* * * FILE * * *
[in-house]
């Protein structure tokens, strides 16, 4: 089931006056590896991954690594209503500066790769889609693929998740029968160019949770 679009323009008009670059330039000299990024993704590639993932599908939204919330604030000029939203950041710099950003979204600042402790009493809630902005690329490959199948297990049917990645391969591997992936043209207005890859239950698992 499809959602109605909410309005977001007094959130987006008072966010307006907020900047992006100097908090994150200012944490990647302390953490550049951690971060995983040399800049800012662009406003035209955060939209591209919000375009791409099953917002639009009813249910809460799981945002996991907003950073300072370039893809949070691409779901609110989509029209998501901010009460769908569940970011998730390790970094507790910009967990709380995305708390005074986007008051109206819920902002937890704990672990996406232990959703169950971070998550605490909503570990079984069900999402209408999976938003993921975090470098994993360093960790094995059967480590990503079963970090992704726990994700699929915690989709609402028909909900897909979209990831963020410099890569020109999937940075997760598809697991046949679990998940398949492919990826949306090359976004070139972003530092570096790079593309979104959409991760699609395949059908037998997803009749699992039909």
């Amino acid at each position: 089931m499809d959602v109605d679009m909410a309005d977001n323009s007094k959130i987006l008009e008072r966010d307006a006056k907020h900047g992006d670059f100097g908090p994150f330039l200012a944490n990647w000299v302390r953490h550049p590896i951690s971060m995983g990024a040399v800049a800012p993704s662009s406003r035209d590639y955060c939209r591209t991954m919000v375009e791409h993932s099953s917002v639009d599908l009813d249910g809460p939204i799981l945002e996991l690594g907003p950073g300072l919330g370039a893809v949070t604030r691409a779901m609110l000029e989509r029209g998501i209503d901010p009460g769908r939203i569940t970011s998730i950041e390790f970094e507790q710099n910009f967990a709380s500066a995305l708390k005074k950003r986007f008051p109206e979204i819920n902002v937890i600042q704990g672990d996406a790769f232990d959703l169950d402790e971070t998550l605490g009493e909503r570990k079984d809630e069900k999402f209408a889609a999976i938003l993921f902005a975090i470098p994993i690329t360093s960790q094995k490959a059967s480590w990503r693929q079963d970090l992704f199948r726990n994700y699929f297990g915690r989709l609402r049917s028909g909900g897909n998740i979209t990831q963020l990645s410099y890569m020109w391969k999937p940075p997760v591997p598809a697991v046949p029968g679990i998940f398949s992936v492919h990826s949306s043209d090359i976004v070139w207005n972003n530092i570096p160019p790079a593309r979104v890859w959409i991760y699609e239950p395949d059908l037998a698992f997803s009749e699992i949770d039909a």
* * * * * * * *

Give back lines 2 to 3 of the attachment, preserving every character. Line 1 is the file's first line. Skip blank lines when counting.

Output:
């Protein structure tokens, strides 16, 4: 089931006056590896991954690594209503500066790769889609693929998740029968160019949770 679009323009008009670059330039000299990024993704590639993932599908939204919330604030000029939203950041710099950003979204600042402790009493809630902005690329490959199948297990049917990645391969591997992936043209207005890859239950698992 499809959602109605909410309005977001007094959130987006008072966010307006907020900047992006100097908090994150200012944490990647302390953490550049951690971060995983040399800049800012662009406003035209955060939209591209919000375009791409099953917002639009009813249910809460799981945002996991907003950073300072370039893809949070691409779901609110989509029209998501901010009460769908569940970011998730390790970094507790910009967990709380995305708390005074986007008051109206819920902002937890704990672990996406232990959703169950971070998550605490909503570990079984069900999402209408999976938003993921975090470098994993360093960790094995059967480590990503079963970090992704726990994700699929915690989709609402028909909900897909979209990831963020410099890569020109999937940075997760598809697991046949679990998940398949492919990826949306090359976004070139972003530092570096790079593309979104959409991760699609395949059908037998997803009749699992039909």
């Amino acid at each position: 089931m499809d959602v109605d679009m909410a309005d977001n323009s007094k959130i987006l008009e008072r966010d307006a006056k907020h900047g992006d670059f100097g908090p994150f330039l200012a944490n990647w000299v302390r953490h550049p590896i951690s971060m995983g990024a040399v800049a800012p993704s662009s406003r035209d590639y955060c939209r591209t991954m919000v375009e791409h993932s099953s917002v639009d599908l009813d249910g809460p939204i799981l945002e996991l690594g907003p950073g300072l919330g370039a893809v949070t604030r691409a779901m609110l000029e989509r029209g998501i209503d901010p009460g769908r939203i569940t970011s998730i950041e390790f970094e507790q710099n910009f967990a709380s500066a995305l708390k005074k950003r986007f008051p109206e979204i819920n902002v937890i600042q704990g672990d996406a790769f232990d959703l169950d402790e971070t998550l605490g009493e909503r570990k079984d809630e069900k999402f209408a889609a999976i938003l993921f902005a975090i470098p994993i690329t360093s960790q094995k490959a059967s480590w990503r693929q079963d970090l992704f199948r726990n994700y699929f297990g915690r989709l609402r049917s028909g909900g897909n998740i979209t990831q963020l990645s410099y890569m020109w391969k999937p940075p997760v591997p598809a697991v046949p029968g679990i998940f398949s992936v492919h990826s949306s043209d090359i976004v070139w207005n972003n530092i570096p160019p790079a593309r979104v890859w959409i991760y699609e239950p395949d059908l037998a698992f997803s009749e699992i949770d039909a």